The gospels according to Matthew and Luke begin with what are known as “the infancy narratives.” Each in its own way, those two gospels tell of preparations for the coming of Jesus, his birth, and subsequent events in the course of which some people accept Jesus as God’s greatest gift to humanity, and some reject him, usually for reasons related to preserving their own wealth and power.
The gospels of Matthew and Luke were written more than fifty years after the death and resurrection of Jesus, and more than eighty years after his birth. The infancy narratives seem to have developed rather late in the process that led to the final form of the gospels, and the earliest versions of those stories may have been written by someone other than the final evangelist. The gospels should always be understood as proclamations of the faith of the early Christian communities from which they arose. A brief narrative of the development of the New Testament will be found in first chapter of the book.
The infancy narratives in Matthew and Luke are so different from each other that they are almost incompatible on the level of historical fact. Most contemporary scholars agree that neither of the authors had read the other’s account before composing his own narrative of Jesus’ conception and birth. Though the gospels may disagree on the level of ‘historical fact,’ it is vitally important to realize that the authors were far more interested in theological insights than in the reporting of facts.
On the level of theological reflection, the narratives are quite compatible, as they proclaim the greatness of Jesus and seek to persuade us readers that Jesus is good news for us, the answer to our deepest yearnings. It is important to note that the Hebrew Scriptures provided the tradition and the symbolism that formed the basis of the gospels’ understanding of the greatness of Jesus. Though they also presented Jesus in competition with religious and historical figures of other cultures, almost all the terms that the evangelists used came from the Jewish tradition.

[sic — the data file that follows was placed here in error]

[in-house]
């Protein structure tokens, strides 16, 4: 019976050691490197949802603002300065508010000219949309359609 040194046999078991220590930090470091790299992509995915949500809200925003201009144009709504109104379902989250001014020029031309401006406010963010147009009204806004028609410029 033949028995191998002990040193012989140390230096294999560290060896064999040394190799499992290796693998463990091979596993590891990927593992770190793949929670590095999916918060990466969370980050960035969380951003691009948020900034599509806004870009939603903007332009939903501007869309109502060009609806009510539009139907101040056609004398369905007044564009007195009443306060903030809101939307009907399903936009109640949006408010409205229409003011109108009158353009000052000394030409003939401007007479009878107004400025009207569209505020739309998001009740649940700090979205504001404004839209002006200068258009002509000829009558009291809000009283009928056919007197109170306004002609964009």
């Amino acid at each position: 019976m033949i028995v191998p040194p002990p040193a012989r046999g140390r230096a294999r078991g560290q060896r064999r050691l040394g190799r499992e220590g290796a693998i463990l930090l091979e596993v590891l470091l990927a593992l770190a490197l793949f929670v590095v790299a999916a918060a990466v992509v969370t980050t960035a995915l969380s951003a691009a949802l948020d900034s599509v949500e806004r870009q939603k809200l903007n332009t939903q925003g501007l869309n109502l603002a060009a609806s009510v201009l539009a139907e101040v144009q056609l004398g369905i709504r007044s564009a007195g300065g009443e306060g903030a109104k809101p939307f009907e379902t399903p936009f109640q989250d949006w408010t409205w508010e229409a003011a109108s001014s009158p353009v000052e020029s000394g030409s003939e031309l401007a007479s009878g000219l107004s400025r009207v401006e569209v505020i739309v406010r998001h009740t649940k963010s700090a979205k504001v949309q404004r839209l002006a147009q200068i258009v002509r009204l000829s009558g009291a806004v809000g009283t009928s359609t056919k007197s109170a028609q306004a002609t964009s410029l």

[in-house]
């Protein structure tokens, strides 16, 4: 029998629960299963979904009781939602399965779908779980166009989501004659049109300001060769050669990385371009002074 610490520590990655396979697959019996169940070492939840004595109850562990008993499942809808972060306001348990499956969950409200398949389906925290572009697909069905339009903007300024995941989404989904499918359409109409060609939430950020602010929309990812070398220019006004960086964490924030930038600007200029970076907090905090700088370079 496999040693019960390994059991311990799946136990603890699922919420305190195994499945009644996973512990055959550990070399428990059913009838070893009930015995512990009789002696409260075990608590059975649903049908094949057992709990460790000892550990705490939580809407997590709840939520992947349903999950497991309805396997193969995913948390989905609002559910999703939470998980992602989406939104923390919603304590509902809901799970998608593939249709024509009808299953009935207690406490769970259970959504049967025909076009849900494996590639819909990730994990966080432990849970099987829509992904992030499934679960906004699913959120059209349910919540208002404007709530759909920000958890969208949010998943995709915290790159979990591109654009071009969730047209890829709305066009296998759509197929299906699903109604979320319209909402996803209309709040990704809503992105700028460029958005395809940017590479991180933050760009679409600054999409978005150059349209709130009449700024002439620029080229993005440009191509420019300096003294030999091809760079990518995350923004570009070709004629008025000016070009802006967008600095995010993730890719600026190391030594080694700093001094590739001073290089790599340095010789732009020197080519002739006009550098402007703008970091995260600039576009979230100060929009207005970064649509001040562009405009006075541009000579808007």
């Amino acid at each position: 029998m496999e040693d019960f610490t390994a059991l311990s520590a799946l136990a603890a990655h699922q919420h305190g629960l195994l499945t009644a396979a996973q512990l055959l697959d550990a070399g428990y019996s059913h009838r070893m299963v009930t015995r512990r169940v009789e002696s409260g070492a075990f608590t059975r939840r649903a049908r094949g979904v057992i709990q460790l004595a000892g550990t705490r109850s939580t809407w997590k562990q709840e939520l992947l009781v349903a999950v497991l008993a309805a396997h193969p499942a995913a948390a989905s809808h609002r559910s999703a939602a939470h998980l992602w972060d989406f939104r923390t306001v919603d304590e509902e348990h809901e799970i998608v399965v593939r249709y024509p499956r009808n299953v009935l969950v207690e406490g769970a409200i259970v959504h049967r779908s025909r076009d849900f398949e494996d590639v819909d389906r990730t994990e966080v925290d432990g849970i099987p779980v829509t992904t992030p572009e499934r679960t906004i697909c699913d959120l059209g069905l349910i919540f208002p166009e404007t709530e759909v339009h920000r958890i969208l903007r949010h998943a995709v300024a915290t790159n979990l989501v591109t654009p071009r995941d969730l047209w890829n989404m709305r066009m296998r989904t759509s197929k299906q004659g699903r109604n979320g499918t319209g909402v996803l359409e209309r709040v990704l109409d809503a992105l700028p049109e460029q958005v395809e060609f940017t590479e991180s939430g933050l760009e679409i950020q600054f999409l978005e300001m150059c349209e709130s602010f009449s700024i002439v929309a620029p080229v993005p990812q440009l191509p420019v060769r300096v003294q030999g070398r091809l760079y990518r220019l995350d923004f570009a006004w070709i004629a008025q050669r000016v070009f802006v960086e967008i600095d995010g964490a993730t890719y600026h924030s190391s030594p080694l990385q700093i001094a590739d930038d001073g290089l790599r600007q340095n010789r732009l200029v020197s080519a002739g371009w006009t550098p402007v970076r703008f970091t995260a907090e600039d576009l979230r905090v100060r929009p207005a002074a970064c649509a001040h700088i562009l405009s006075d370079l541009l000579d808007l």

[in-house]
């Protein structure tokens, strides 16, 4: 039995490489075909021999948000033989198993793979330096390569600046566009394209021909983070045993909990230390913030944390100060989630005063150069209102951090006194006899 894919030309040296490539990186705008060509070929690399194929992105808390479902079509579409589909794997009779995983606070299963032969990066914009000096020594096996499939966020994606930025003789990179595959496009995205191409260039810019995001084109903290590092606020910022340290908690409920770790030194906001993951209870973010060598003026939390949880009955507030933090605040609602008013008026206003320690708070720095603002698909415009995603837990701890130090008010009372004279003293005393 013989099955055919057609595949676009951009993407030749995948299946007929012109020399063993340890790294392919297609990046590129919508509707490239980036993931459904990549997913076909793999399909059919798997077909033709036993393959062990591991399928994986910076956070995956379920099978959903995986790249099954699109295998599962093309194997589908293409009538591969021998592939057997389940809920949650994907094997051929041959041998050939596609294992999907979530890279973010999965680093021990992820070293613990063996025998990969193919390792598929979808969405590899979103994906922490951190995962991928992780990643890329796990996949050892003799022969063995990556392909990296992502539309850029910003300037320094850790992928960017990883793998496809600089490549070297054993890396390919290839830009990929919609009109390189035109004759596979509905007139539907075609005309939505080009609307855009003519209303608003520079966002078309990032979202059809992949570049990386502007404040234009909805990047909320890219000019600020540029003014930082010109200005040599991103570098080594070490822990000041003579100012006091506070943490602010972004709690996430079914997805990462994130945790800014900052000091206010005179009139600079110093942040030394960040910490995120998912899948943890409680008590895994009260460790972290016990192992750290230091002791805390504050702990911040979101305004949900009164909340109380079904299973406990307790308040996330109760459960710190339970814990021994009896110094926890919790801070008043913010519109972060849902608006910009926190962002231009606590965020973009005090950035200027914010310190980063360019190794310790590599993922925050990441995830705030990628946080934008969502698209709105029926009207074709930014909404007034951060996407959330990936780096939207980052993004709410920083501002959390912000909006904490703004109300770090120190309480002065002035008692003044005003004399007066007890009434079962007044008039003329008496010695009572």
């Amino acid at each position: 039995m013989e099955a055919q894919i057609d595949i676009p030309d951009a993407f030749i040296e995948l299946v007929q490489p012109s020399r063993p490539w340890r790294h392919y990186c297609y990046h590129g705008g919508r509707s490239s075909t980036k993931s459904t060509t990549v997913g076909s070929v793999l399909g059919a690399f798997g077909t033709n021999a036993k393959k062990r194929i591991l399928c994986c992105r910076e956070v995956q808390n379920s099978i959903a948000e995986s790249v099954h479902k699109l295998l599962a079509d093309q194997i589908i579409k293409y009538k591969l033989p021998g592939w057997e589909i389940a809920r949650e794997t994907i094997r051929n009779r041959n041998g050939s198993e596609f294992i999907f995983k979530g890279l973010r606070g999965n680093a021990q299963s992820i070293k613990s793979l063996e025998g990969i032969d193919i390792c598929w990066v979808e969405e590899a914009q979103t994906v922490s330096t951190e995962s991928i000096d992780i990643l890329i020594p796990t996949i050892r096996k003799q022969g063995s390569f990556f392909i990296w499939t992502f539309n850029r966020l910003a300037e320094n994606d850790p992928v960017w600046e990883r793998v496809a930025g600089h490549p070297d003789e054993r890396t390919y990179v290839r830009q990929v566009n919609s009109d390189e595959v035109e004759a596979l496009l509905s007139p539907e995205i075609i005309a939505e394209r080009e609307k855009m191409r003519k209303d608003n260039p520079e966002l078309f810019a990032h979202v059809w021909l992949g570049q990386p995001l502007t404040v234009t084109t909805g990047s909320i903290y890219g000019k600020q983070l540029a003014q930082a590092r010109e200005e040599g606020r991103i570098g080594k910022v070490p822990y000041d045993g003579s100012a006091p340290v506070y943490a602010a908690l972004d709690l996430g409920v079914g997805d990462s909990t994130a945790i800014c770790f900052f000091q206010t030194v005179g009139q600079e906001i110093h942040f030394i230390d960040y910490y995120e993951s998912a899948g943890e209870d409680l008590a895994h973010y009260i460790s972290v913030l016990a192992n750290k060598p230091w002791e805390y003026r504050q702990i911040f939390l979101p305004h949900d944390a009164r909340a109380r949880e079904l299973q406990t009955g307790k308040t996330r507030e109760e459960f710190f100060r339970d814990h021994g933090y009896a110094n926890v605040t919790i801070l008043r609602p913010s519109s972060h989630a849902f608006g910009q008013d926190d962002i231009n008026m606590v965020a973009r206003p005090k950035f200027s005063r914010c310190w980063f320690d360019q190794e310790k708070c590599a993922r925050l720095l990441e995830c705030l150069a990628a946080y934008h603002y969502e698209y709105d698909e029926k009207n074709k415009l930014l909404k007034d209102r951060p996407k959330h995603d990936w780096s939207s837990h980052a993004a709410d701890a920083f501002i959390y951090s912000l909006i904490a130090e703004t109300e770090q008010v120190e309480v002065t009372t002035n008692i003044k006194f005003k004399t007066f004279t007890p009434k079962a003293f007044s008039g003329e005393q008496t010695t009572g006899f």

Themes found in the infancy narratives are restated and reinforced throughout the body of each gospel. As a result, the Christmas stories can be understood as “overtures” to the gospels, in the same way that the music at the beginning of an opera or a musical introduces the themes that will be repeated in the body of the play.
In the following pages, we will present the infancy narratives in the gospels of Matthew and Luke, making an effort to be faithful to each author’s theological insight and also searching for the challenges that the gospels offer us as contemporary disciples of Jesus.
[The word “overture” is the thematic word describing the infancy narratives in Borg and Crossan's book, The First Christmas. I am grateful for their insight.]
The Incarnation is messy business! As Christians, we have sanitized the arrival of God in our midst. Gospel Overtures guides us into the story of Jesus' birth, showing us the symbols and signposts that held resounding truths for early Christians. Retelling the nativity is a labor of love – we have a responsibility to look deeper into its meaning. Let Gospel Overtures guide you into a new understanding – you won't be disappointed!Beverly O'Grady
In this book, Noel not only explains the infancy stories in light of contemporary scriptural scholarship, but he also gives us suggestions as to how we can see ourselves in these stories. Many authors tell us what the stories mean, but few go the next step to see where God is acting in our lives and inviting us to grow to fullness of life. Noel asks and answers the question, "What meaning can these stories have for our lives?"Wayne Debly